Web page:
I think it’s a really different kind of book, and I hope it finds all kinds of audiences. I think it should be in curriculum in schools. Professors should be assigning it. My parents, in their eighties, tell me it’s the best book I’ve ever written. They love it. They’re reading it and they’re able to understand it.
ROB: It is very, very approachable in the structure. It’s just made so that you can come in, engage with it at whatever depth you want to – not that you want to treat it like a dictionary and shop by topic, or an encyclopedia, but there is that ability. There’s skimmability. There’s summary. But that facilitates approaching it easily, but also the education context. You open it up, and it’s credible – this book was made by people who were making a business book, not just like “my opinion and here you go.” It wasn’t a memoir.
JENNIFER: Yes, exactly. We actually really intentionally decentered ourselves. Even though we were writing the book, we gathered this big writing team also. So all of their hands are on the writing. And then we hired also inclusivity readers, otherwise known as sensitivity readers, because Rohit and I and the other writers knew we would still not perceive the correct language, for example. They went through the book and gave us tons of feedback. It was just a wonderful learning experience.
But the book literally is all about different storytellers – unusual, unexpected, nonobvious storytellers. I hear myself talk all day, but I want their voice to be out there, and I think we were both in service of that.
ROB: It is excellent. You get in deep, and then there’s the contributor list – obviously voluminous, for sure.
ROB: Jennifer, let’s rewind a little bit. Let’s talk about where Jennifer Brown Consulting came from. What made you decide that you should not have a job with somebody else and you should build something, and who knows where it goes? Especially with the past couple of years with that growth now. But where did it start?
JENNIFER: It started because being in the LGBTQ+ community in my early days, really way back, I was an opera singer.
JENNIFER: I came to New York to make it, and then my voice kept getting injured and I had to get vocal surgery several times to repair it, but it would never – I realized my instrument just wouldn’t ever do what it needed to do, and I would have to reinvent.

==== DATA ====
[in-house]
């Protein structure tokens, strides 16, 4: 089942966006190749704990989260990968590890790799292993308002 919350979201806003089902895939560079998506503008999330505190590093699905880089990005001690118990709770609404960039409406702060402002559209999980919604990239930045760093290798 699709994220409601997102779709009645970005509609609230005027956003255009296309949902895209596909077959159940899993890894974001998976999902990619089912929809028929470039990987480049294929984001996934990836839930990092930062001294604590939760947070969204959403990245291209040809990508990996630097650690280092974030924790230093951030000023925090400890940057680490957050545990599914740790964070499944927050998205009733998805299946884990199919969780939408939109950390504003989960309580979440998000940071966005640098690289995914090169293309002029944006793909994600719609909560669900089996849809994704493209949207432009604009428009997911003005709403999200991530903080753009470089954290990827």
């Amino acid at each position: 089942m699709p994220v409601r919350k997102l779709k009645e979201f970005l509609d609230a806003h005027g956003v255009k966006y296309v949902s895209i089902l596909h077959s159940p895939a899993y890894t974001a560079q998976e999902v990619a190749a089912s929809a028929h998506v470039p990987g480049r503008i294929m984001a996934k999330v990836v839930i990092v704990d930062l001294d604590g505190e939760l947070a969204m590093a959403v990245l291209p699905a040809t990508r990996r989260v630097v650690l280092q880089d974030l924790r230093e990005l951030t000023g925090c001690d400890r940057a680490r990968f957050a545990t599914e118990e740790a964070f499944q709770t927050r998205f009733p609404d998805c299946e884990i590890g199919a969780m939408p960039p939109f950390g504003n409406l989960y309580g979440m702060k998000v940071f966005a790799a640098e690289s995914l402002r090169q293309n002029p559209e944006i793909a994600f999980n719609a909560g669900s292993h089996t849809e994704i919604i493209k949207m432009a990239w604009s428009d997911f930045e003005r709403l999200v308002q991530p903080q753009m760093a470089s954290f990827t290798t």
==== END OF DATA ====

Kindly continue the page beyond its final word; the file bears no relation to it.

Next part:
I found my way to – I like to think of it now as a different stage, literally. I’m a keynoter now. I’m able to use my love of the stage – which I’ve been on stage since I was five; I grew up in a really musical family, and we are like the Von Trapp Family Singers. [laughs]
ROB: Yeah, it came to my mind as soon as you said it. [laughs]
JENNIFER: I was that kid. So I seek the stage. I love it. I crave it. I enjoy it. I’m comfortable on it. I think it’s the best medium for me. Anyway, though, as a closeted person who was trying to find my voice, I found in those early days all of these amazing companies in New York – IBM, Deloitte, Proctor and Gamble – I didn’t even know this world existed, but it was the world of corporations that were leading-edge in terms of LGBTQ equality. They were all starting to vie for us as talent and then also trying to vie for us as customers.
I had a front seat years ago on those early battles for domestic partner benefits, for adding sexual orientation and gender identity to the non-discrimination policies and the language of the company. Their statements used to not include that. I hope people are hearing this and being like, “Wow, I’ve always taken that for granted, and I didn’t know there was a time that wasn’t there.” But I can tell you, there was a time.